4. Sock Skating-You can use socks on wood and tile floors. Or, use plastic bread bags on carpeted floors. You can also use paper plates.
  5. Wheelbarrow Walking– Just like what it says. Hold your child’s feet while they walk on their hands. And switch positions, see if they can lift you!
  6. Laundry Basketball/Sock Toss– Use buckets or laundry baskets as your baskets. Find indoor balls or use balled-up socks. This can also be paired with counting and sorting.
  7. Bubble Wrap– Who doesn’t love popping bubble wrap? It’s great sensory input. It can be a fine motor activity with your hands, or gross motor with feet. Finally, a use for all that Amazon trash!
  8. Yard Stick Balance Beam-Put a yardstick on your floor. Find YouTube videos of various balance beam events (probably beginner is best!) and mimic what you’re watching.
  9. Dancing– Put some music on, close your eyes and dance like no one is watching.
  10. Balance Books on Head– When I was little, my friends and I used to do this and pretend that we were learning to be fashion models. See what you can balance on your head while walking.
  11. Help with Chores-There are lots of ways you can ‘trick’ your child into taking a sensory break, just by asking them to help you around the house. Carrying pet food or cat litter, a gallon jug of milk, or checking the mailbox. There’s also vacuuming, sweeping, pushing chairs around, carrying a basket of laundry or helping to fold big things like sheets. What “heavy work” do you do around the house that your child can help with?
  12. Sofa Fort– Sofa cushions and pillows don’t feel big or heavy to us, but they can be to littler hands. Build the fort, reconfigure it, sit in it–lots of sensory experience to be had here!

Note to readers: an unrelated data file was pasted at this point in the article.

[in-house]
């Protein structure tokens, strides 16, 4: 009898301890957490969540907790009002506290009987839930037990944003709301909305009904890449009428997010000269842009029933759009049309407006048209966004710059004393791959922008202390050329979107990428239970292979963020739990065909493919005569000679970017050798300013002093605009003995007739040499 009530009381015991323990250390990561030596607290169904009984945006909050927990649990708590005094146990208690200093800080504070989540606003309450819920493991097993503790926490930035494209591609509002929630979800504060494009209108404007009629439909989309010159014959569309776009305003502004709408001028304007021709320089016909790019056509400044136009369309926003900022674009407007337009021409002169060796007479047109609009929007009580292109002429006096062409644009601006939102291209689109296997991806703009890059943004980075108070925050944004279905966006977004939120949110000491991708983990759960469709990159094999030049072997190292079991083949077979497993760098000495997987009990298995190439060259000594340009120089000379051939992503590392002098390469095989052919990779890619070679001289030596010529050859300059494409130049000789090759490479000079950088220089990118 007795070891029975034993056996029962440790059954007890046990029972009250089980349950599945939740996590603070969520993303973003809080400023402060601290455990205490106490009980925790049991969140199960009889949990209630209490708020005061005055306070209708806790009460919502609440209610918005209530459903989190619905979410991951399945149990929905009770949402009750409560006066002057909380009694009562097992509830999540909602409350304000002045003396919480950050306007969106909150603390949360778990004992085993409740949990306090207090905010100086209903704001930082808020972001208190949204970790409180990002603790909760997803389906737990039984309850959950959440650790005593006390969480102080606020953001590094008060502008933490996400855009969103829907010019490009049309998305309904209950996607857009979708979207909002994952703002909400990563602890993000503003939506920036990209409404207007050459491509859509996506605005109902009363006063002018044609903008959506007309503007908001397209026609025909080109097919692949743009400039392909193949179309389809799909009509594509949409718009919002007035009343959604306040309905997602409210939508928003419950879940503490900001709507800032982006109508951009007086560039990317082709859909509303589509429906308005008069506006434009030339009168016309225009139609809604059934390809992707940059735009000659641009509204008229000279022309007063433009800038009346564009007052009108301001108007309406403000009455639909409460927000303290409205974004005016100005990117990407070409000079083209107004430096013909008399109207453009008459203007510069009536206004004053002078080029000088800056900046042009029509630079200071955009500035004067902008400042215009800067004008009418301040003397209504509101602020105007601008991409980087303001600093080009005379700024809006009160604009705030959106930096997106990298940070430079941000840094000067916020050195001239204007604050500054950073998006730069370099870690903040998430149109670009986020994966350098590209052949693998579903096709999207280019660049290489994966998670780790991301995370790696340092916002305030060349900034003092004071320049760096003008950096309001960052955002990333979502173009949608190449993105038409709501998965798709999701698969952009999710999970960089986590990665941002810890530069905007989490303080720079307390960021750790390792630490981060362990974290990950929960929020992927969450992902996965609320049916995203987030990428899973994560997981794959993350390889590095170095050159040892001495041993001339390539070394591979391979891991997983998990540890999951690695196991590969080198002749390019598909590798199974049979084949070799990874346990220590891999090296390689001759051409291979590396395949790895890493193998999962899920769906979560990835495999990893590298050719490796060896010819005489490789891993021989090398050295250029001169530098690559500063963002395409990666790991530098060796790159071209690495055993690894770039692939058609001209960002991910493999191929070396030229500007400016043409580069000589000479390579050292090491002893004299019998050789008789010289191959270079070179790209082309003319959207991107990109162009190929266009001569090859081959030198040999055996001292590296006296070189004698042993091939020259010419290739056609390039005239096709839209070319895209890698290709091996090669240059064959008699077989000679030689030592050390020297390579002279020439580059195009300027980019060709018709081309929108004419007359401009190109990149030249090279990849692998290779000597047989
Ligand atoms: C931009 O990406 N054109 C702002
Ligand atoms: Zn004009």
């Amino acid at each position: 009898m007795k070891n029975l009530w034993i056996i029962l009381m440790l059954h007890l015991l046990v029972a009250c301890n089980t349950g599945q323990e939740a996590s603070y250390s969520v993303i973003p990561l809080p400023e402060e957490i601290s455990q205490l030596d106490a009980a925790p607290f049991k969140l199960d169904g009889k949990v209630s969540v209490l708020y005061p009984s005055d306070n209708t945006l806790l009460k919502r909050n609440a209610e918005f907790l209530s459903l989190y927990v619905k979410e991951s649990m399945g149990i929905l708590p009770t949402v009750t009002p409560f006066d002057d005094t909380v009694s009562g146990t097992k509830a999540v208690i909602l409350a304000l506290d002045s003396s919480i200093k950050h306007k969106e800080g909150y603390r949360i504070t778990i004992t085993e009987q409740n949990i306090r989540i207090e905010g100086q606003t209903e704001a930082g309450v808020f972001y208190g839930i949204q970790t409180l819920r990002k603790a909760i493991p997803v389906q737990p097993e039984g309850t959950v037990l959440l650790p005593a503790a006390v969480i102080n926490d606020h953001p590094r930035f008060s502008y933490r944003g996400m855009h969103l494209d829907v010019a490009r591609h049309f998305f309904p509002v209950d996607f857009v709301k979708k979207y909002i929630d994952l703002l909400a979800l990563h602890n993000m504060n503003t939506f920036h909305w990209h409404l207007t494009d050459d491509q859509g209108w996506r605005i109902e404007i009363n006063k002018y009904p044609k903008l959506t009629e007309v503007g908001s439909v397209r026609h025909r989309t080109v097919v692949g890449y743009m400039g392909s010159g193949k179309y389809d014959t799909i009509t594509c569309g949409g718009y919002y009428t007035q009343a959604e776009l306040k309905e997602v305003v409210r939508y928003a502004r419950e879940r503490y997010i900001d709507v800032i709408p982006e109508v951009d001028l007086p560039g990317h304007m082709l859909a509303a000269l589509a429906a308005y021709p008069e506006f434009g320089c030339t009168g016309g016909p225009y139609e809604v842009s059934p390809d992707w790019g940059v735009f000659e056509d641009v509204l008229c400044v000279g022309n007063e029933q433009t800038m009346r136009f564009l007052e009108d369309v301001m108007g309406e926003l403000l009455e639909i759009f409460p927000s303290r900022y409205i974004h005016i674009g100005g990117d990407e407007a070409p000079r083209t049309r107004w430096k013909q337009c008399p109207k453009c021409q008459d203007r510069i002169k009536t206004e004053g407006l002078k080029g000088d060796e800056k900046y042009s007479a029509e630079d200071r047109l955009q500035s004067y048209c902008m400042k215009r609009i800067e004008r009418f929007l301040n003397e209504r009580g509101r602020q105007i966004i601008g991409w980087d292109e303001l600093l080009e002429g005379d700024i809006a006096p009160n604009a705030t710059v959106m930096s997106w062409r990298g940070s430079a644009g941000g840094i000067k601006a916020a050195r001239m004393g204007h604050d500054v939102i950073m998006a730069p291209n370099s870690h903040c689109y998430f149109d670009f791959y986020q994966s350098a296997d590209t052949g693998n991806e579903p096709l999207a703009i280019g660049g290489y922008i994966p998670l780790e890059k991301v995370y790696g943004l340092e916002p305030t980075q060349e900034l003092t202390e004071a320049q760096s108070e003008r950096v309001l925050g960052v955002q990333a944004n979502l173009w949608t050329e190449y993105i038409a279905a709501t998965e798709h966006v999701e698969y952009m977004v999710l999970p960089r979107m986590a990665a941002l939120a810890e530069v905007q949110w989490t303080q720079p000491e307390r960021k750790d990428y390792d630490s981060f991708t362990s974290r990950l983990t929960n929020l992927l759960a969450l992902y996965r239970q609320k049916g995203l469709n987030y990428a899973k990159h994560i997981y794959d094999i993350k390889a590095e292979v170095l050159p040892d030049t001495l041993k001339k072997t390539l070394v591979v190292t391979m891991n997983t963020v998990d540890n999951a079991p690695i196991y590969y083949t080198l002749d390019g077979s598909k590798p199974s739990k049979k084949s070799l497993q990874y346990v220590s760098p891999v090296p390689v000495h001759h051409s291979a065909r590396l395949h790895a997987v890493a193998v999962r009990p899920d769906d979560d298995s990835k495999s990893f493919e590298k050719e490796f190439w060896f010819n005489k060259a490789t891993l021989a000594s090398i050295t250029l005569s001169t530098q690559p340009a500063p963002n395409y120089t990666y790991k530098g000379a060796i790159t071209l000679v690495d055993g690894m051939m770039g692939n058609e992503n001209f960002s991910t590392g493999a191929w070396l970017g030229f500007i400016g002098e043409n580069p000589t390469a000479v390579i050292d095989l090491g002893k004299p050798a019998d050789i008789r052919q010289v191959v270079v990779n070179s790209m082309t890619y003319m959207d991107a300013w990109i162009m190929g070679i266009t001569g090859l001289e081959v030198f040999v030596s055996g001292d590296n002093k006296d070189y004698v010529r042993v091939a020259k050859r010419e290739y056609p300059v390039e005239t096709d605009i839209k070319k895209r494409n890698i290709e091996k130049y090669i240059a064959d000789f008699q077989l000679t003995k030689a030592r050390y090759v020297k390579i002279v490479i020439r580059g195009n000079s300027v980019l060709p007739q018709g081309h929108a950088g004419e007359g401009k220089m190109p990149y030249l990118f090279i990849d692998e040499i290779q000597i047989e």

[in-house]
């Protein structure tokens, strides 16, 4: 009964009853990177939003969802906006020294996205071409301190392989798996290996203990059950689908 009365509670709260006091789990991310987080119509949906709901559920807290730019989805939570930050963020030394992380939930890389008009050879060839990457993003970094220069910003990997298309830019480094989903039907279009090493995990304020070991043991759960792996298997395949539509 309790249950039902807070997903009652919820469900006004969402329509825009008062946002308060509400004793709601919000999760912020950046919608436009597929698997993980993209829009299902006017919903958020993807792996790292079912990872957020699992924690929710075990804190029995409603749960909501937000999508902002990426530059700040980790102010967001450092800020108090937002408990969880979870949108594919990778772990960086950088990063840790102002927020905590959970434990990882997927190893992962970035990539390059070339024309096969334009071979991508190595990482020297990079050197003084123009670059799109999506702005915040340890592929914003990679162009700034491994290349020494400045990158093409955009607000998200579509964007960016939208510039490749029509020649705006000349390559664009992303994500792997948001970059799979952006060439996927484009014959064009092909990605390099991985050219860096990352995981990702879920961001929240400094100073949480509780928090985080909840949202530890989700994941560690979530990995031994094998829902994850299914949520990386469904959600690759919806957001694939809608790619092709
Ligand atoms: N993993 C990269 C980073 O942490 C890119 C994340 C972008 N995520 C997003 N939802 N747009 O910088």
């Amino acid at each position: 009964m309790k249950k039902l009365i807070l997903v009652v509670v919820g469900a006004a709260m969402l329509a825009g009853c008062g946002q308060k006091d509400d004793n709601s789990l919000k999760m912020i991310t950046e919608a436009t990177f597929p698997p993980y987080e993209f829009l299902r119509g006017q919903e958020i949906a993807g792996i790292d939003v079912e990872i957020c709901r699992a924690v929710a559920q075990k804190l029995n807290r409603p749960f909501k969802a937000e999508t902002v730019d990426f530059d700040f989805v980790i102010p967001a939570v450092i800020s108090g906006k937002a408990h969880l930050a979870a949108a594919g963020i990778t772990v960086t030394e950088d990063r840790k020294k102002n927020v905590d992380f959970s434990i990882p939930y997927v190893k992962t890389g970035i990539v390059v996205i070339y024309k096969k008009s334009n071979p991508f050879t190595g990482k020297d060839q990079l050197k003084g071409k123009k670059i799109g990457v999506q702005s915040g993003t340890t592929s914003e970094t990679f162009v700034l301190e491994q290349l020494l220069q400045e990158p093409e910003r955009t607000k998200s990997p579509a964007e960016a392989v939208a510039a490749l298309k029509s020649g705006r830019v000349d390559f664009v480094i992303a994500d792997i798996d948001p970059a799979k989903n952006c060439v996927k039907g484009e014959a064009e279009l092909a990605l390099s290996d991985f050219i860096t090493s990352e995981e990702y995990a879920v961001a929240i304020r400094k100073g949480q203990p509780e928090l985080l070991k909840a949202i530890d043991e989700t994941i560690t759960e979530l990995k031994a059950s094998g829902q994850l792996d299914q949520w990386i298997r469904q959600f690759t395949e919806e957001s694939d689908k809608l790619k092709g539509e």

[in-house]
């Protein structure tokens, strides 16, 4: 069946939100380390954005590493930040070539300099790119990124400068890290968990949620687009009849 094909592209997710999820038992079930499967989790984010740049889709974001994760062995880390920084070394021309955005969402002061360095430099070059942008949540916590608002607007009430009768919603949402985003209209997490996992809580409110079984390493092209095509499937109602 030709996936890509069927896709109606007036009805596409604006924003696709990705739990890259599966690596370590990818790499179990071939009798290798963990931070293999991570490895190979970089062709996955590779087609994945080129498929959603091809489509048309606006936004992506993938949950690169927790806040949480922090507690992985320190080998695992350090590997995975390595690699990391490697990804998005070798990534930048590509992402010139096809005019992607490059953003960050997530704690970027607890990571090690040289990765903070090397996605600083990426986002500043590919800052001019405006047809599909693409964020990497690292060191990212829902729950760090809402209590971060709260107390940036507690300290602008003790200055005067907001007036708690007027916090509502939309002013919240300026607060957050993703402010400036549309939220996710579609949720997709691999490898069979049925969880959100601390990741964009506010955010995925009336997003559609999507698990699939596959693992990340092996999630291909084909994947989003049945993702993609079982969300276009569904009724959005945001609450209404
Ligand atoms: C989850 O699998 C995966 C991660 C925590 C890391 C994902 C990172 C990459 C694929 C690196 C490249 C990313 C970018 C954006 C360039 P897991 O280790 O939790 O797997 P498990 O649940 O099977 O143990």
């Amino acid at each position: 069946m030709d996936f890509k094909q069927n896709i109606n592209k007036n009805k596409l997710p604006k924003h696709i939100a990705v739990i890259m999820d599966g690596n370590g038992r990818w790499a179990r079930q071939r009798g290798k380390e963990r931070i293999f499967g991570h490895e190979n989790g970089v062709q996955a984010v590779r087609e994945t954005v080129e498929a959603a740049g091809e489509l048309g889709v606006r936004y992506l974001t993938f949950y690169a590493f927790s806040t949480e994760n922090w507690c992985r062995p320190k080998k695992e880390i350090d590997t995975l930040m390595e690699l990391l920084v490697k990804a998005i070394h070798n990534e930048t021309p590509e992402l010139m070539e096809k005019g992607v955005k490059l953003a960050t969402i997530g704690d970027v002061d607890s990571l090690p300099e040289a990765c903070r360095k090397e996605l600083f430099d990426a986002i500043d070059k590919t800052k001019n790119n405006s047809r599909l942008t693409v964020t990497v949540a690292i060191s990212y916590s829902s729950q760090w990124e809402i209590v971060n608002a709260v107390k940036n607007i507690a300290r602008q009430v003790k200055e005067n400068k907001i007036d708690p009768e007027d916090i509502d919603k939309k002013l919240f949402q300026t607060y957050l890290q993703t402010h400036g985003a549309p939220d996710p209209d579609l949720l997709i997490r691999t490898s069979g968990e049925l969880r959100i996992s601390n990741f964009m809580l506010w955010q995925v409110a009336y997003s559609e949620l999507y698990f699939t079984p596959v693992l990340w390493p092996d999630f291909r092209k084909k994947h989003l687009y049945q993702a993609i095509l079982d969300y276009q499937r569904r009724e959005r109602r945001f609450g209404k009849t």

When in doubt, ask your child’s OT or PT about more ideas. Especially those who work with the 0-3 kids and travel around to homes! Those folks are usually full of good ideas on how to use basic household stuff therapeutically and for sensory needs.




  • Fine Motor Skills-Games, crafts and coloring activities are a great way to use and practice a child’s fine motor skills.
  • Speech and Language– Many parents seek out a language-rich environment for their child. Any activity can be an opportunity to use and repeat new words and language, mimicking sounds, new vocalizations and articulations.
  • Executive Functioning Skills– Depending on the game or activity, it can be an opportunity to practice executive functions such as working memory, sequencing, following directions, task initiation and more.
  • Handwriting and Fluency- This piggybacks onto the language skills a child needs, but with worksheets, coloring pages and games, they can be a low-risk opportunity to practice handwriting and fluency.
  • Practicing Previously Acquired Skills-Applying already acquired skills across all environments, bring the classroom teaching into the real world.
  • Sensory-Textures, sounds, taste, vestibular, interoception, anything!
  • Social Awareness-Practice traditional social skills in a safe environment, such as: joint attention, taking turns, reciprocating conversation, waiting politely, and more.
  • Gross Motor-If you’re in a new place, practice walking across uneven surfaces, new surfaces, inclines & declines, stairs, or increasing endurance.